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Friday, May 1, 2009

Wale: King of the DMV

Living in DC (at least for another 9 days), I have a certain affinity for rapper Wale, who was born and raised in Washington and nearby Largo. And while DC has historically been very rich musically, not since the 80s DIY, hardcore punk scene that began with bands like Minor Threat, Bad Brains, S.O.A., and other bands that only Decker likes has DC had a legitimate musical act about which people cared. DC brought to the forefront Duke Ellington, Go-Go music in the 70s, hardcore punk in the 80s, and nothing since. Unless you count small time artists like Army of Me or Vertical Horizon (yay Georgetown!).

Like other rappers that have been getting a lot of press so far in 2009 such as Asher Roth, KiD CuDi, Charles Hamilton, and B.o.B., Wale was listed in XXL's Freshmen of '09. Having listed to all the guys chosen by XXL, I think Wale may be the best of the bunch, except for maybe CuDi. Though I am afraid that Kanye will take too much control of CuDi's album and force auto-tune down his throat. And though I previously said that the Silversun Pickups' new album Swoon is the best album so far, I have a sneakign suspicion that Wale's debut LP may usurp that position when it comes out.

Maybe that's why Wale's rise to fame has been such a big deal in DC. Like with most other rappers, Wale treats his birthplace as a source of pride and not as something over which he had no control. It's interesting that you hardly ever hear any other artists besides rappers singing about their hometowns. You never hear Nickelback singing about Canada, but honestly I wouldn't know if they did or not, I'm just assuming now. Anyways, Wale loves DC and frequently states in his mixtapes that it's his goal to "bring that Grammy back to DC." From what I can tell though, he's only played on radio stations in DC like 96.3 WHUR and 93.9 Kiss FM. He doesn't get the national recognition that artists like Jay-Z or even Asher Roth receive. Well, for one thing, it's probably because he has yet to put out an actual album yet, just a handful of singles such as W.A.L.E.D.A.N.C.E, which samples the Justice song, and Nike Boots, which has become his biggest hit so far. He recently put out a new single with Lady Gaga that we played on the show a few weeks back called "Chillin'."

Despite Wale's incredible lyrics (i.e. "I remain a Giant while you're Jeremy Shockey" and "No congressional reppers, no respectable rappers"), maybe that last one doesn't make any sense if you don't know about DC's political problems...despite Wale's increidble lyrics, I do get annoyed that many of his lines deal with shoes. I just don't understand rappers' predilection towards shoes, but I guess it is better than rapping about rims still. Nevertheless, in the song "Nike Boots," which actually not about shoes at all, Wale does get past his love for shoes and shows that he can rap about the meaningful. More often that not, he does rap about meaningful things such as the use of the word "nigga" in "The Kramer," and about the decline in the quality of rap in "Politx," and about the all the haters in "Nike Boots."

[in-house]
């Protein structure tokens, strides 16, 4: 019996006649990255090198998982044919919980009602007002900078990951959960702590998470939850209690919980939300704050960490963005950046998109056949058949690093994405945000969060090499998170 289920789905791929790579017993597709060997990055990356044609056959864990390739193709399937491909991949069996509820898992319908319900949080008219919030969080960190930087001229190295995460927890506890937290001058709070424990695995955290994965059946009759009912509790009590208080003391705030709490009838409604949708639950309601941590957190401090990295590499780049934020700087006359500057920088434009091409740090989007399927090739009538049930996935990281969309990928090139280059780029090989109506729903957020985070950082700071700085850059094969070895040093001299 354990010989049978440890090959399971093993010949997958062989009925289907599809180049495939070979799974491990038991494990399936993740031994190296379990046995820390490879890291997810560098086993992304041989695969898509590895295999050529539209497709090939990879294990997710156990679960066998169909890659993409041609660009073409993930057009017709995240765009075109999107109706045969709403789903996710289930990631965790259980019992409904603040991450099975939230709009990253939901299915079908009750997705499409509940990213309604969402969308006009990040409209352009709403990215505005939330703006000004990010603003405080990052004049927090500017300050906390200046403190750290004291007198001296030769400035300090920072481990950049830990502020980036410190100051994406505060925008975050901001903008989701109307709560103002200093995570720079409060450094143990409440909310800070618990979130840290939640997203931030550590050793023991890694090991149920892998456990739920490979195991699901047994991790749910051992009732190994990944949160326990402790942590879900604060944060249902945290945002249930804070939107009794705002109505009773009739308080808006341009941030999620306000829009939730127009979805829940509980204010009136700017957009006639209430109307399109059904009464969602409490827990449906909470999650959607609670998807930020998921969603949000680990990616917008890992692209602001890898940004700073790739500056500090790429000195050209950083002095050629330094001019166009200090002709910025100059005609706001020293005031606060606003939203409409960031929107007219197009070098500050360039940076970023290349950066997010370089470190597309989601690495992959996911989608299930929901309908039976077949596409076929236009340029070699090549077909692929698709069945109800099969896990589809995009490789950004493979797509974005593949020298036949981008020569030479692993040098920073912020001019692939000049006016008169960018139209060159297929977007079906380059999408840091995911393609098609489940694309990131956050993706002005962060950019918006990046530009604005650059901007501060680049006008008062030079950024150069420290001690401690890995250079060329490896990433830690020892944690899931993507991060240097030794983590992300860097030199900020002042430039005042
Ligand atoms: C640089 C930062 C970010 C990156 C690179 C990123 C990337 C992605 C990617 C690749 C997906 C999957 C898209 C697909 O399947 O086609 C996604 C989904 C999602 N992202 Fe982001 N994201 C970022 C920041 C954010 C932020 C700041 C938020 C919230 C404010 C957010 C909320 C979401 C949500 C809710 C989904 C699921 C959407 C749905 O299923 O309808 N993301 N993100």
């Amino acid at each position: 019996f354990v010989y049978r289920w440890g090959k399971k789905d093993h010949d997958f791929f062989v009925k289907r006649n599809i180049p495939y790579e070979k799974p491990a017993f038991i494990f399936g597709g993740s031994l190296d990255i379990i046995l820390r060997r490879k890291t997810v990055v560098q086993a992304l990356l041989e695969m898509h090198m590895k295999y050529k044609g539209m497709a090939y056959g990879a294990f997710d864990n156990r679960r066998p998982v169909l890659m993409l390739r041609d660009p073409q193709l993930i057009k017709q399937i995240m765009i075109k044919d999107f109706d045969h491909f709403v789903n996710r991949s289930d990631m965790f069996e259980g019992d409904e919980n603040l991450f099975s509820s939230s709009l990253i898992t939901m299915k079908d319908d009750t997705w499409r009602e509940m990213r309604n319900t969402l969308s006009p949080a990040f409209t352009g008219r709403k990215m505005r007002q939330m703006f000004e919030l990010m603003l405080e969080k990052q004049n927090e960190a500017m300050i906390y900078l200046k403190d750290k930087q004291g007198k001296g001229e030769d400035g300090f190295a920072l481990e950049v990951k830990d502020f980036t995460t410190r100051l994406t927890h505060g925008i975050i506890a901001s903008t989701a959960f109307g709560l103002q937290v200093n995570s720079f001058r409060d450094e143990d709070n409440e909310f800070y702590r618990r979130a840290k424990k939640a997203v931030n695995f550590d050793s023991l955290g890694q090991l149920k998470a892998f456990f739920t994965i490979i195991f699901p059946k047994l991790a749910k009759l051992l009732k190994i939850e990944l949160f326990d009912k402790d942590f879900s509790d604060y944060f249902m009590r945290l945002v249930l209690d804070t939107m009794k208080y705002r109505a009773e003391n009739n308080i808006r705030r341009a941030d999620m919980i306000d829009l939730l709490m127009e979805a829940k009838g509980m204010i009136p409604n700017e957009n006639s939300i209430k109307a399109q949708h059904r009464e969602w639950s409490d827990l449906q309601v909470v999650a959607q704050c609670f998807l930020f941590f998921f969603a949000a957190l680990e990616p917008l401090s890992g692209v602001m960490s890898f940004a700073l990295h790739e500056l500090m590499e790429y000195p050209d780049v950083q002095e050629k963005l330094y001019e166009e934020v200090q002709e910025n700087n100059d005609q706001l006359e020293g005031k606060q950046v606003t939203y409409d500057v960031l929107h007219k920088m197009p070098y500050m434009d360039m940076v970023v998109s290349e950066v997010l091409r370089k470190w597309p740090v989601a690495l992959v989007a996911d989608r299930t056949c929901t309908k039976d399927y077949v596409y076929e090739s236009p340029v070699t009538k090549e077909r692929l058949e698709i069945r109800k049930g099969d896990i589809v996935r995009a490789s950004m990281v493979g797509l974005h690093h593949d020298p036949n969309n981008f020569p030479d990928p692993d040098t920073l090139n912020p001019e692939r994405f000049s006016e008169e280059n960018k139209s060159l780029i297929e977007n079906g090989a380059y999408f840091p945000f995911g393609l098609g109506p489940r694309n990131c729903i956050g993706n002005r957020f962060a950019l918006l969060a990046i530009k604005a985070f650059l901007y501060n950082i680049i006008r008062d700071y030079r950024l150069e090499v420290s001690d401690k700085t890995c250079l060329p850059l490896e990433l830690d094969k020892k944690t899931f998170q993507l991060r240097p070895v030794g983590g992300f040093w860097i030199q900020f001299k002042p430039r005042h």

So, Wale is absolutely backpack, but that's the style of rap that's becoming more popular these days. Wale has released a total of 0 albums, but has put out 4 mixtapes (which you can pick up at datpiff.com). And amazingly, each of his mixtapes is better than the last, so with his 5th mixtape, Back to the Feature, produced by 9th Wonder, coming out May 7th, expectations are high. And about a month after that, his first album Attention: Deficit will be released on Mark Ronson's label. So, while most rappers get Steve Rifkin or Cool and Dre or The Neptunes or Timbaland to produce their albums, Wale got British artist Mark Ronson to do his debut album instead. Ronson is known much more for his pop and alternative production, as he works mostly with artists such as Lily Allen and the Kaiser Chiefs. But his work with Amy Winehouse on her album Back to Black made him a popular choice for artists who sought retro style of production. And with Wale being so influenced by DC's 1970's go-go scene, the possibilities here are endless. Though an actual release date hasn't been announced for the album, Wale did take the time to take this picture to announce his album's drop this summer. Twitter. Shoes.

The title Attention: Deficit refers to the "crumbling music industry that is producing whack, disposable tunes: 'nobody pays attention and I’m trying to change it.' "

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